#22 L/L Scott Podsednik: Podsednik will be under a microscope in a hurry while with the Rockies. He hasn't been really healthy since 2004, when he stole 70 bases for Milwaukee, and 2005, when he was a big part of the White Sox' championship run. Since then, he has undergone sports hernia surgeries at the end of three consecutive seasons, and he's taking over the place of Cory Sullivan, who's very popular in the clubhouse and a member of the Rockies fraternity that grew up together in the minor leagues. Also not to mention, the last left-handed older outfielder to be brought in from outside the organization for pinch-hit and bench help was an unqualified disaster. Also, it causes people to ask if the Rockies are a) going to disrupt their remarkable clubhouse chemistry for winning, and b) whether or not this is a bad thing, and c) whether Scott Eric Podsednik can help them do this better than Cory Sullivan. But Podsednik came in determined to prove he could once again be a difference-maker, and on the back of a .302 spring complimented by strong defense, he swayed Hurdle to give him the final spot on the Opening Day 25-man roster. Still, Sullivan is one of the Rockies' best defensive outfielders, and diving catches aren't to be confused with stellar overall defensive ability.
Podsednik is 34, so he's no spring chicken, but he will be asked to be a pinch-runner late in games, a spot starter, and a bat off the bench, and he will also need to perform these roles with a great deal more success than his unfortunate predecessor, or else find Sullivan called up to take his job again. It was a question of organizational depth as well with the Sully vs. Pods deathmatch, as if Sullivan won the job, Podsednik would have asked to be released in order to find big-league employment elsewhere -- with his age and track record, he's not a minor-league scrub. But he will have to both stay healthy and be effective for the Rockies to justify keeping him around, especially since it's already going to be such a closely scrutinized decision. He's making $750,000 to Sullivan's $1 million, and Sullivan is both a better defender and a long-standing friend of the key group, so if he doesn't show a spark off the bench, it's likely happy trails sooner rather than later. If nothing else, we can hope that the Rockies learned from the Finley disaster and are much quicker to pull the trigger this time if Podsednik goes down the drain early. Sullivan will assuredly be back up, but it's Podsednik's play that will see if that's in September when active rosters expand to 40, or much sooner due to incompetence. Pods' OBP (and stats in general) from last year are not pretty. Let's hope he doesn't repeat.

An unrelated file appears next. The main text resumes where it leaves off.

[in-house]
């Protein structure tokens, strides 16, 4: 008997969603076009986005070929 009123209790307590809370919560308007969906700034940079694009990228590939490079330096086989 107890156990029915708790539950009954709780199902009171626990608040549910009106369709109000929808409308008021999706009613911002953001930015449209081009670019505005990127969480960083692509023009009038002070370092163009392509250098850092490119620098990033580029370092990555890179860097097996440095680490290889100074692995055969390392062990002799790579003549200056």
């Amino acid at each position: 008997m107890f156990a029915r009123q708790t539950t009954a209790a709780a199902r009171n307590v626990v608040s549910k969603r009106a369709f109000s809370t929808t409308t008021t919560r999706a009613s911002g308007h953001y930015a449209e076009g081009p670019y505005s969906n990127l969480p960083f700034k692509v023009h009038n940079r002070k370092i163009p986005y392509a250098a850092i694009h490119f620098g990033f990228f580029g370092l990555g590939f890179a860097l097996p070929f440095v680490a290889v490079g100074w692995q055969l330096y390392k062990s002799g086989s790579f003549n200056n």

2007 Line: .243 AVG, 2 HR, 11 RBI, .299 OBP, .369 SLG, .668 OPS, 12 SB, 5 CS
2008 Proj.: .277 AVG, 4 HR, 22 RBI, .331 OBP, .380 SLG, .710 OPS
INC/DEC/LEV: INC, or rather, returning to slightly nearer his normal production. If he's healthy and he has Coors on his side, he could turn out to be a very underrated pickup.
#10 R/R Jeff Baker: Bake, as he's not-so-imaginatively nicknamed, plays both corner outfield and infield positions, making him a valuable weapon to have, and now that he plays second as well, you can pretty much stick him anywhere except pitcher (I'm sure he could play catcher if he put his mind to it). He hit .368 in September 2006 after his call-up, fooling some Rockies fans, myself probably included, into thinking that he was the second coming of Dante Bichette and who could play a little third and first as well. Born in Bad Kissingen, Germany (hmmm! Is this a reflection on Jeff's osculating abilities?) and growing up as the son of an Air Force father, Bake is fortunately used to bouncing around. He'll be asked to do that with the club, as he failed to lock down his part in the platoon last season due to hitting only .222; he lost all the spot starts to Sully and Spilly. He DID get a spot start on June 2 (I remember that because it was Photo Day, and I personally asked him if he was starting, as it was during Atkins' horrible slump) ... and promptly grounded into three double plays, which is never exactly the way to make a good impression. As a matter of fact, it had been almost exactly 10 years since another Rockie did it -- Eric Young on June 1, 1997 against the Marlins.